How to Get a Film Production Internship
You're probably quite familiar with the internship programs offered by major corporations, but did you realize that most movie and television production companies also offer up a wide variety of internship programs?
In almost every aspect of production from writing to camera work to producing, there is an internship program. Internship programs in a typical production company are used for two purposes: 1) the production company gets free (or very cheap) labor, and 2) an internship program allows them to identify potential candidates for current or future positions.
The benefits you derive from an internship program are 1) you get the hands-on experience you can't get unless you're working on the job; 2) you meet the individuals who will be responsible for hiring you should you end up working out.
Being an intern also has advantages that might not even be available to most full-time employees of a given company. First off, you have the ability to explore a wide variety of other avenues. You're not necessarily bound to doing one particular job. In fact, you're often encouraged to talk with other departments and ask more questions than if you were just a typical staffer.
Whereas the typical production employee is often just "thrown into the fire," interns are usually provided ample training and given the leeway to make mistakes as it is assumed they are completely green.
Where to Look for Internship Programs in Entertainment and Film
Production internships can include working in various departments such as makeup, camera or lighting. Or, you might find yourself as an office intern working with a major media corporation.
To find these internship programs, there are a few places you can look:
If you're still in school, your career center is a potentially valuable resource. Many career centers are provided with lists of available opportunities within a given sector. Find out if your career center has any available information on entertainment internships, or use your career center's counselors to locate this information on your behalf.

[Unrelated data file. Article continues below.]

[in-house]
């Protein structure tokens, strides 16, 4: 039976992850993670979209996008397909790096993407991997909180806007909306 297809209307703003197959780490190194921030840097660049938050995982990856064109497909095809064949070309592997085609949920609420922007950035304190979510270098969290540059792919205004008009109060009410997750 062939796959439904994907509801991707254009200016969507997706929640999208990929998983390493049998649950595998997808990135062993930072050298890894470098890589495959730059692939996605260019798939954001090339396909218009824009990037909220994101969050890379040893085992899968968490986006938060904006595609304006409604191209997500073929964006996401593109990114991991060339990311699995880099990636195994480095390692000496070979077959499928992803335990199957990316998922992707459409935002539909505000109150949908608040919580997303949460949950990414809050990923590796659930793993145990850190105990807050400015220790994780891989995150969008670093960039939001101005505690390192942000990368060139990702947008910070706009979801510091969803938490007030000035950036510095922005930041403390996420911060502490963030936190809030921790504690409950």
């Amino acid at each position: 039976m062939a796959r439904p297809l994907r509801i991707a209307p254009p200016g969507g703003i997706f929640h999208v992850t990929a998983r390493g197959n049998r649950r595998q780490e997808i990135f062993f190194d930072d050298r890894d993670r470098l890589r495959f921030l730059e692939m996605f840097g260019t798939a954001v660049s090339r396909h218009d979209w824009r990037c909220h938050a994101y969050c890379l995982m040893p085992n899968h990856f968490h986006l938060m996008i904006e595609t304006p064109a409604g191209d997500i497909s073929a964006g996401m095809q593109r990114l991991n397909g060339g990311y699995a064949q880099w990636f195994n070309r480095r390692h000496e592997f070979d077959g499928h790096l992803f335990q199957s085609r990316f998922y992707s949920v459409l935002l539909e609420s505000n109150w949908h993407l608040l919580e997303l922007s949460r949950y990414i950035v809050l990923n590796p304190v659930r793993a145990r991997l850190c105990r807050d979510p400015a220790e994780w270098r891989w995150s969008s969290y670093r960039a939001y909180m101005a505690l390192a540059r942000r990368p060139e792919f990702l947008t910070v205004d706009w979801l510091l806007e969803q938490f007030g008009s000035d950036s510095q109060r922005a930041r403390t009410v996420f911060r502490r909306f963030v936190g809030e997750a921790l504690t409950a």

Almost every major media company now offers a wide variety of internship programs in just about any capacity you can think of. Often, these opportunities are posted on their websites. If you have trouble locating an internship program, try looking for the "About Us" or "Corporate Info" links on their sites which should take you to their job boards and internship program information.
In both The Hollywood Reporter and Variety, you'll find weekly lists of every television and film production that are being shot. Many of these lists will include phone numbers that allow you to contact the production office. Simply call these numbers and ask for a production coordinator. Once that person is on the line, explain that you're looking for any internship opportunities they might have available. More often than not, they'll direct you right where you need to go.
Things to Remember
It's important that you realize how big of an opportunity an internship really is. This is your chance to shine. Most internships are unpaid (although sometimes school credit or a "stipend" of a few hundred or thousand dollars is offered), but it's still crucial that you treat it like a full-time job. Remember, these are the people that might one day give you your first entertainment job, and you want them to see you in the best light possible.
What about a "deferred pay" internship program? These have become a bit more popular lately, especially with smaller production companies who will often pay their employees after a movie or television show is produced so that they can put any extra money directly into the production. Just be sure that if you agree to a "deferred pay" arrangement, that it's likely you won't ever be paid. It's more important (and ultimately much more valuable) that you learn while you work.
Remember, your only responsibilities as an intern are to listen and learn. Sure, you might be given a few seemingly lowly duties, such as fetching coffee or running someone's personal errands, but the more respect you give the intern opportunity, the more you'll get out of it in the long run. The education you receive while in an internship program could quickly prove to be thousands of times more valuable than a paycheck.